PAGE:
I went to my local Apple Store yesterday afternoon to check out all the new products Apple’s put out over the last several weeks. (I even did a little shopping too.) With this piece, I wanted to share my thoughts on said products after my brief hands-on time with them.
As terribly cliche as this sounds, you really have to get your hands on one to appreciate it.
The hardware design really is stunning: you immediately feel the thinness and weight loss relative to a full-sized iPad. When I first picked it up, the thing almost felt hollow and unsubstantial, even though the thing is made out of aluminum and glass. The engineering is amazing, having built something so thin and so light yet so robust. As for the display, it was fine. It felt like a real iPad. I definitely noticed the pixels and jaggedness of text in iBooks. It’s not terrible by any means, but as someone whose eyes are so accustomed to Retina-quality displays, the iPad Mini’s looks decidedly worse. Your mileage my vary, but though I love its form factor, that the iPad Mini is so slim and light isn’t enough for me to buy one. My ideal iPad Mini is one with a Retina display1, but that product doesn’t exist today. Still, the iPad Mini is mighty impressive. The 50 or so people crowded at the tables around me shared my enthusiasm, and more than a few asked to buy one right away.
After what seemed like forever, I finally got a chance to see the iPhone 5 up close and spend some time with it. As with the iPad Mini, what I noticed straight off was the thinness and lightness of the phone. It’s incredible. After holding the 5 for about 10–15 minutes, going back to my 4S felt odd. It felt heavy and bulky and “old”, if you know what I mean. The build quality is great, as usual, and I’m glad Apple went back to aluminum this year. The 5 felt much more durable, more substantial, whereas the 4S feels fragile due to all the glass. The display is great; I had no trouble moving my thumb around the corners. More importantly, though, the 4-inch screen is awesome for a visually impaired person like myself. So much easier to see everything.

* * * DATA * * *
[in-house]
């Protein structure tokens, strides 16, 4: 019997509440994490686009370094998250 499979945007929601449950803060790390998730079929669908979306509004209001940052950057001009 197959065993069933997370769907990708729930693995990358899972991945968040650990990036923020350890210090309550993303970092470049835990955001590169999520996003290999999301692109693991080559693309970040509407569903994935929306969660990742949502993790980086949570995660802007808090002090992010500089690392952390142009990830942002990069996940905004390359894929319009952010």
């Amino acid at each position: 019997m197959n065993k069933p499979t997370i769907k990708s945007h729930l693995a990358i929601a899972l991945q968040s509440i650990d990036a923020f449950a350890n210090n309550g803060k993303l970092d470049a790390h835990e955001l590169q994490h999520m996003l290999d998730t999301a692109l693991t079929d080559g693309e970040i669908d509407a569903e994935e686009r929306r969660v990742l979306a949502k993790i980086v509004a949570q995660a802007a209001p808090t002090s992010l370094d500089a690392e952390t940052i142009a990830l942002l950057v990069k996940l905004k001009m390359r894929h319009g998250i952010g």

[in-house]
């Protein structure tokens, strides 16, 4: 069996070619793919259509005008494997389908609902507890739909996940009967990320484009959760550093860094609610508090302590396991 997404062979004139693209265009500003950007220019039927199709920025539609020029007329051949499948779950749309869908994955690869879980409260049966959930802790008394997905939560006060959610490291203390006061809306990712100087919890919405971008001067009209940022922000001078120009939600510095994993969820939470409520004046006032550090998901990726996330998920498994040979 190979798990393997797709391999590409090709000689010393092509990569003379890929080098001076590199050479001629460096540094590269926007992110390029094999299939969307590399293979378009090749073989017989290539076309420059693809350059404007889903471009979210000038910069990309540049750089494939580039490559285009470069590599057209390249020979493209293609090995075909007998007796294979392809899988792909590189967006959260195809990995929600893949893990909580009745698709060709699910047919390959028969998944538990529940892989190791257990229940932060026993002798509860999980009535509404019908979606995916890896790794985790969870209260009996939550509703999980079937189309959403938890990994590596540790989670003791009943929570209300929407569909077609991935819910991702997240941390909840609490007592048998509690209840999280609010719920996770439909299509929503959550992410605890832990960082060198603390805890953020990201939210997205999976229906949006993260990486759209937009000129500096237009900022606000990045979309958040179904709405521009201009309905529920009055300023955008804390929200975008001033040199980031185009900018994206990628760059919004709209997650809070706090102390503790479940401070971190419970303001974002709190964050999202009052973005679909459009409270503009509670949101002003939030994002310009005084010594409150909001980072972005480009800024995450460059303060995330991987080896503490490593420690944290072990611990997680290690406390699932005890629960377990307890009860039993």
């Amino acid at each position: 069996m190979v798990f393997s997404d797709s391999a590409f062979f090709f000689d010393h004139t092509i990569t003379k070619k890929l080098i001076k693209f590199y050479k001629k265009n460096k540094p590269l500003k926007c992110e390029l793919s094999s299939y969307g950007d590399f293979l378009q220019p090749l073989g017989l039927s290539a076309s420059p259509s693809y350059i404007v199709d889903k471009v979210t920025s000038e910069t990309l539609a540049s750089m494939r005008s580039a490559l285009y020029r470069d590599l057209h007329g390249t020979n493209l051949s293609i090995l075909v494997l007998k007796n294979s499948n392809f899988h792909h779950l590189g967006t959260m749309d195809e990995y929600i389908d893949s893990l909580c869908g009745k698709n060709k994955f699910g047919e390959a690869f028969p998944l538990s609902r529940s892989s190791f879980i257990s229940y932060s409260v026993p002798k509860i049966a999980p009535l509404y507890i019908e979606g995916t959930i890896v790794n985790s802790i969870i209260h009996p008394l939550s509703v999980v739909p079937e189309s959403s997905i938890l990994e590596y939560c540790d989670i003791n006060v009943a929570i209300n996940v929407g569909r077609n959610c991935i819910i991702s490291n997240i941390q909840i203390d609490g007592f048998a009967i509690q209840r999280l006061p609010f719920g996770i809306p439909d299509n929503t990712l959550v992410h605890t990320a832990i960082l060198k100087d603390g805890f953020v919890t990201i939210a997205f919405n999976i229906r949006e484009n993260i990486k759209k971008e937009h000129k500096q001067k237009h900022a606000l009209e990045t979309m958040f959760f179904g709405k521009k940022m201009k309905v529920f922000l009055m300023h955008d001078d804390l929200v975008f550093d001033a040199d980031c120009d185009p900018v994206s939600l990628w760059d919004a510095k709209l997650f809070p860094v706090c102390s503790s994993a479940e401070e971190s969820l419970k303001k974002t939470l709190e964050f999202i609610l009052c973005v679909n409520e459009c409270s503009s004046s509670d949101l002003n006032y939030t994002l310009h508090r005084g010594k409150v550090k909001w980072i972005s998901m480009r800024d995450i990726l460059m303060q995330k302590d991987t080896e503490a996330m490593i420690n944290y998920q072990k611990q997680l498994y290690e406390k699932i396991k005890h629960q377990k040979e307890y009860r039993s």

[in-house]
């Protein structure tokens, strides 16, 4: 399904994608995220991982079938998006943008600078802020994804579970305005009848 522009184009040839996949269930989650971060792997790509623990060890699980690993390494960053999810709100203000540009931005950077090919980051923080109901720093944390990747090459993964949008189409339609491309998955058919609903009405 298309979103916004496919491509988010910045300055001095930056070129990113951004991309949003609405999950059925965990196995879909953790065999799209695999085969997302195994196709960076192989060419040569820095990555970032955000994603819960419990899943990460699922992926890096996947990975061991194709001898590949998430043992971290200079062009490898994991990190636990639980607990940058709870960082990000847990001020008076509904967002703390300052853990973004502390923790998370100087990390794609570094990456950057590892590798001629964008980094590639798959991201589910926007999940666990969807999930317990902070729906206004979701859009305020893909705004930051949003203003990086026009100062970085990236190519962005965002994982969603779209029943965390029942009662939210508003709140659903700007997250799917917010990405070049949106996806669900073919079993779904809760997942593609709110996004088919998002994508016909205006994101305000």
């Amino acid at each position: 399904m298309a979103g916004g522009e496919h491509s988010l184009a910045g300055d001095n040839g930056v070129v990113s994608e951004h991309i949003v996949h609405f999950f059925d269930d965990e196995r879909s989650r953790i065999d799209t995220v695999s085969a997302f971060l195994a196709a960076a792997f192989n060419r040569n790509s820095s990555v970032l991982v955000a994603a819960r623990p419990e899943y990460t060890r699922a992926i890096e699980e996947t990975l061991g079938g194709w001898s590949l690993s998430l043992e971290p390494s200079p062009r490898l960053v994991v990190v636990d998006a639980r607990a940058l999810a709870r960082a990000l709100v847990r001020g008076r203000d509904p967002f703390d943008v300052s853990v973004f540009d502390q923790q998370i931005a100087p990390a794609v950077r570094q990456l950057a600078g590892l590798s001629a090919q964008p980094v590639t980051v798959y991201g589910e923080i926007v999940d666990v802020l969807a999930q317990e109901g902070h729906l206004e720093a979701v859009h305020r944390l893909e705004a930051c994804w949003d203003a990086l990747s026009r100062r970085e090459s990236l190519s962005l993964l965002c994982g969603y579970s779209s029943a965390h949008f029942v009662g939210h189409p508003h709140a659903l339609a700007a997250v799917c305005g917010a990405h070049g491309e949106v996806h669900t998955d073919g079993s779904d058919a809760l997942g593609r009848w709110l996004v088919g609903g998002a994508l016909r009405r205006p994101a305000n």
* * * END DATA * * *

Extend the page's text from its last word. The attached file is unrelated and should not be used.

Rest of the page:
Of note, the color choices really struck me. Initially, I’d been planning on getting the “black and slate” model, as I my 4S is white and the black 5 looks so stunning in the pictures I’ve seen. It’s even beter in person, but I have to say I was very impressed by the “white and silver” model. It is really beautiful, very classy, and the diamond-cut chamfered edges really shine. In fact, the white 5 is so appealing to me that it’s making me reconsider my choice for 2013’s 5S.2
The iPods: Nano & Shuffle
I played with the new iPod Nano and Shuffle too. Not much to report, other than say that I seriously don’t think either device could get any smaller. The Shuffle, in particular, seems even too small for its own good. As for the Nano, it’s nice and all, but it felt anachronistic using it. I can’t see its place in people’s lives; in other words, why choose a Nano over, say, a Touch? The Nano’s OS feels like some black market knock-off of iOS. You still have to hard-wire the thing to iTunes to sync media. Again, the hardware is nice and well-engineered, but overall I came away unimpressed by the Nano.
EasyPay & EarPods
I bought a pair of EarPods using the EasyPay feature in the Apple Store app. It was my first time doing so, and it was dead simple. I scanned the barcode, confirmed my purchase with a couple taps, and was on my way. The receipt was emailed to me almost instantaneously. As for the EarPods, they’re very nice. They fit comfortably in my ears, and the sound quality is exponentially better than the stock headphones Apple gives you. Well worth the $29, in my opinion.